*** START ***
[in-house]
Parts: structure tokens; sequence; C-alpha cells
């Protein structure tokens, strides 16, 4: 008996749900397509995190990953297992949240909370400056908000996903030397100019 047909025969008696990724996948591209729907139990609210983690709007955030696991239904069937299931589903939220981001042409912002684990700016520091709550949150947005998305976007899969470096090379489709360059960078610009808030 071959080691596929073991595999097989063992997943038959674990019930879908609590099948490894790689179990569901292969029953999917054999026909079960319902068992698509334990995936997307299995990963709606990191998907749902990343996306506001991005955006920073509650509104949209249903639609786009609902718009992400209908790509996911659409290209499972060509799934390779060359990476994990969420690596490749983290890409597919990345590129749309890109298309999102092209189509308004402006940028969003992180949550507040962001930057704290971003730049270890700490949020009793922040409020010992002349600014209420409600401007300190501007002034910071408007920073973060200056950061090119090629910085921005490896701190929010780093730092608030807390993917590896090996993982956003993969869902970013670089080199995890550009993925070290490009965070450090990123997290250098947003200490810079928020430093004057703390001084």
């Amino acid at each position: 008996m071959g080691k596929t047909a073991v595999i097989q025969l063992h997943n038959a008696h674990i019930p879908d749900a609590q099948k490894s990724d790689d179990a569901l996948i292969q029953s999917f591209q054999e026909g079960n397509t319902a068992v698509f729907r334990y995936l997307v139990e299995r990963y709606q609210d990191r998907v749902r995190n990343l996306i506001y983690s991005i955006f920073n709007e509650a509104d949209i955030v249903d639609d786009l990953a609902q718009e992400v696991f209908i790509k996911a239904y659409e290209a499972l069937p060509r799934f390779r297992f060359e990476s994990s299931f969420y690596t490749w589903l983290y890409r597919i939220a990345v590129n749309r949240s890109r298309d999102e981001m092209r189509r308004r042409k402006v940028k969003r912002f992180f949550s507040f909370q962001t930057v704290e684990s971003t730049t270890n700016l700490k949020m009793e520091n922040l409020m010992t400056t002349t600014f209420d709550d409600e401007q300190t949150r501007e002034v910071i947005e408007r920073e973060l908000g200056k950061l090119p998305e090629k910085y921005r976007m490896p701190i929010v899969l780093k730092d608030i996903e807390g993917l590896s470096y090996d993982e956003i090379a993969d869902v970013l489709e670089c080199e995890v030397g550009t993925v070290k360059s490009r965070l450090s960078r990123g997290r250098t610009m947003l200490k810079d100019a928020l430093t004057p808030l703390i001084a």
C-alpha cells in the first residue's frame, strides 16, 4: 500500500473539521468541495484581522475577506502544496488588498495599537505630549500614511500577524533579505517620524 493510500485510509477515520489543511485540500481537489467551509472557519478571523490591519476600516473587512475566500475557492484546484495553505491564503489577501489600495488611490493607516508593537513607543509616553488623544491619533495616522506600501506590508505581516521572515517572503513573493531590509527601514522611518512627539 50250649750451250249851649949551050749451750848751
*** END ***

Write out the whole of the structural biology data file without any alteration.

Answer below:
[in-house]
Parts: structure tokens; sequence; C-alpha cells
């Protein structure tokens, strides 16, 4: 008996749900397509995190990953297992949240909370400056908000996903030397100019 047909025969008696990724996948591209729907139990609210983690709007955030696991239904069937299931589903939220981001042409912002684990700016520091709550949150947005998305976007899969470096090379489709360059960078610009808030 071959080691596929073991595999097989063992997943038959674990019930879908609590099948490894790689179990569901292969029953999917054999026909079960319902068992698509334990995936997307299995990963709606990191998907749902990343996306506001991005955006920073509650509104949209249903639609786009609902718009992400209908790509996911659409290209499972060509799934390779060359990476994990969420690596490749983290890409597919990345590129749309890109298309999102092209189509308004402006940028969003992180949550507040962001930057704290971003730049270890700490949020009793922040409020010992002349600014209420409600401007300190501007002034910071408007920073973060200056950061090119090629910085921005490896701190929010780093730092608030807390993917590896090996993982956003993969869902970013670089080199995890550009993925070290490009965070450090990123997290250098947003200490810079928020430093004057703390001084």
């Amino acid at each position: 008996m071959g080691k596929t047909a073991v595999i097989q025969l063992h997943n038959a008696h674990i019930p879908d749900a609590q099948k490894s990724d790689d179990a569901l996948i292969q029953s999917f591209q054999e026909g079960n397509t319902a068992v698509f729907r334990y995936l997307v139990e299995r990963y709606q609210d990191r998907v749902r995190n990343l996306i506001y983690s991005i955006f920073n709007e509650a509104d949209i955030v249903d639609d786009l990953a609902q718009e992400v696991f209908i790509k996911a239904y659409e290209a499972l069937p060509r799934f390779r297992f060359e990476s994990s299931f969420y690596t490749w589903l983290y890409r597919i939220a990345v590129n749309r949240s890109r298309d999102e981001m092209r189509r308004r042409k402006v940028k969003r912002f992180f949550s507040f909370q962001t930057v704290e684990s971003t730049t270890n700016l700490k949020m009793e520091n922040l409020m010992t400056t002349t600014f209420d709550d409600e401007q300190t949150r501007e002034v910071i947005e408007r920073e973060l908000g200056k950061l090119p998305e090629k910085y921005r976007m490896p701190i929010v899969l780093k730092d608030i996903e807390g993917l590896s470096y090996d993982e956003i090379a993969d869902v970013l489709e670089c080199e995890v030397g550009t993925v070290k360059s490009r965070l450090s960078r990123g997290r250098t610009m947003l200490k810079d100019a928020l430093t004057p808030l703390i001084a």
C-alpha cells in the first residue's frame, strides 16, 4: 500500500473539521468541495484581522475577506502544496488588498495599537505630549500614511500577524533579505517620524 493510500485510509477515520489543511485540500481537489467551509472557519478571523490591519476600516473587512475566500475557492484546484495553505491564503489577501489600495488611490493607516508593537513607543509616553488623544491619533495616522506600501506590508505581516521572515517572503513573493531590509527601514522611518512627539 50250649750451250249851649949551050749451750848751